Appeals on Footpaths Fail.
We now have a decision on the appeals against the diversion of footpath 14 and the extinction of the diagonal unregistered footpath (UFP) across the field next to Oak Gardens. Both appeals have been rejected by the inspector.
To permit the orders made by Cheshire East on these two paths the LA must prove they are ‘necessary’ to permit the development to proceed. The inspector emphasises two main points:
1. The inspector refers to the report that upheld the original application to build the 15 houses. She argues that the indicative plan – the developer’s suggestion of the layout – shows that the footpath orders are indeed necessary for the development to proceed. While these ‘plans’ were excluded from the consideration and reserved for future agreement, this fact appears to have little weight for the appeal on the footpaths. The report actually says the permission site is ‘not a blank sheet of paper’ and goes on the say
“With no evidence to the contrary , I find it unlikely that the indicative layout could be altered at the reserved matters stage so that none of the permitted houses would be built over FP14 or the UFP on their existing lines.”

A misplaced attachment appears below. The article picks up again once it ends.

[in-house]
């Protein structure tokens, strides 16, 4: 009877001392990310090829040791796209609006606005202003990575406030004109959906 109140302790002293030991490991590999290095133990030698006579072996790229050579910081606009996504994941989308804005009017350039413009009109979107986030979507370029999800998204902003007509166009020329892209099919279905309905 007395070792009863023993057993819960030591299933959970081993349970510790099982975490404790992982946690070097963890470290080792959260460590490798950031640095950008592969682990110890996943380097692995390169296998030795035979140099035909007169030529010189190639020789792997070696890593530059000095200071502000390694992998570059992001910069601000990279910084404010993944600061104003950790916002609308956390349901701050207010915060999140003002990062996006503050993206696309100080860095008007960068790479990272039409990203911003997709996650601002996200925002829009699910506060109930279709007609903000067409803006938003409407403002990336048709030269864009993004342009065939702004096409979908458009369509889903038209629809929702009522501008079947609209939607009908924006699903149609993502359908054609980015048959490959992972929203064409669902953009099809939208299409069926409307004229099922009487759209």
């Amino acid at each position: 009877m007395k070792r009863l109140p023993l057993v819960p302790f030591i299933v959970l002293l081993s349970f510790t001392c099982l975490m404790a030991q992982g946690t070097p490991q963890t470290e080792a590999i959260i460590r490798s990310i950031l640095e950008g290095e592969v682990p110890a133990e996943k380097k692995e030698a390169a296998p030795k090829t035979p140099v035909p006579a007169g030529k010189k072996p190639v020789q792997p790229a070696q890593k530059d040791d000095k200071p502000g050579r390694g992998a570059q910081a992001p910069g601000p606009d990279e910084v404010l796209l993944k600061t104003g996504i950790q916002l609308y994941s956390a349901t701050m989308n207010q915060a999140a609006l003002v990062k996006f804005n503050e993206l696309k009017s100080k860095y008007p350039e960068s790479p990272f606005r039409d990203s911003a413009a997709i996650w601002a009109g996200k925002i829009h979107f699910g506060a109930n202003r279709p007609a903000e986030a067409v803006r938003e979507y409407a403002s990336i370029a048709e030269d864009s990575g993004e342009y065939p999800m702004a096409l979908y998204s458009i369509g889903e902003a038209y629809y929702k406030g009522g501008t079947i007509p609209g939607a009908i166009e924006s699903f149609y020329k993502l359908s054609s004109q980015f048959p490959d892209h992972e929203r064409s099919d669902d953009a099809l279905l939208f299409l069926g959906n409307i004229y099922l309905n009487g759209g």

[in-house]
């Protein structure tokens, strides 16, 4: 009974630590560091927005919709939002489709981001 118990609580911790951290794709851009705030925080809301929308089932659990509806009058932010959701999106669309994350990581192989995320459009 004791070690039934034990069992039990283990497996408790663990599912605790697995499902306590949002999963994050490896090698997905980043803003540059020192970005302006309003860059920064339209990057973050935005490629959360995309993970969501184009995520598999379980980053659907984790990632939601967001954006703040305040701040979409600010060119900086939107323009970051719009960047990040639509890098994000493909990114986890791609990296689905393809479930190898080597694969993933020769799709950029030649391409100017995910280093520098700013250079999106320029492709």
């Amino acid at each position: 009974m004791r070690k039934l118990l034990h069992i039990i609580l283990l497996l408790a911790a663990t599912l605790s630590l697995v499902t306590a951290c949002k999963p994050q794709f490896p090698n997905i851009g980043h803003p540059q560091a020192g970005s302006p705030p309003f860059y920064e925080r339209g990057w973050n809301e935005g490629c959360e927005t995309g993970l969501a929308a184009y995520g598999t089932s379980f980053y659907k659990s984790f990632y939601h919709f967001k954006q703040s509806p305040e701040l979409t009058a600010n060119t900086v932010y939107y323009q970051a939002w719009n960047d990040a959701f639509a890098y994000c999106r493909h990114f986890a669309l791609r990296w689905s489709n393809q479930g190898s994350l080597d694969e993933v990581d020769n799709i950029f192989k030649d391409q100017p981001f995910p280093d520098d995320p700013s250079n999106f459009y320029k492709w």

Really? The indicative plan has no status. It is just the developers’ initial ideas. If you follow developments through the stages you know that plans are being altered by developers all the time. For example the development next to the Medical Centre went from 12 units to 7 units. The opposite is true. On the Sadler’s Wells development they went from two semi-detached houses plus two detached to an eventual 5 detached dwellings. This development through which these paths pass could be developed with an initial 15 house squeezed into a smaller space and a further application for an additional 5 on the remaining space. How does the inspector know? She of course can’t know. So how come it is legitimate to refer to the indicative plan as a piece of convincing evidence to justify the abolition of one path and redirection of the other? The report actually says the permission site is ‘not a blank sheet of paper’
Essentially the inspector is saying, ‘you have one footpath and that will do. Scrap the UFP.’
“to ensure that a public right of way remains in the vicinity of the site”
Don’t even try to find a way through-which in my opinion would not be difficult. The one modification the inspector suggest is to retain the existing entrance of both footpaths to the site.
2. The inspector’s report goes on the say that the inspector does consider the harm done to the environment is outweighed by the benefit gained from the additional housing. This is pretty typical as environmental objections are rarely upheld except in extreme cases where English Nature is the objector.
A. Plan shows the route for FP14 round the edge of the site to the gate to the next field. Note the small change from A to X the inspector recommends
B. Plan above shows the route of the path to be extinguished.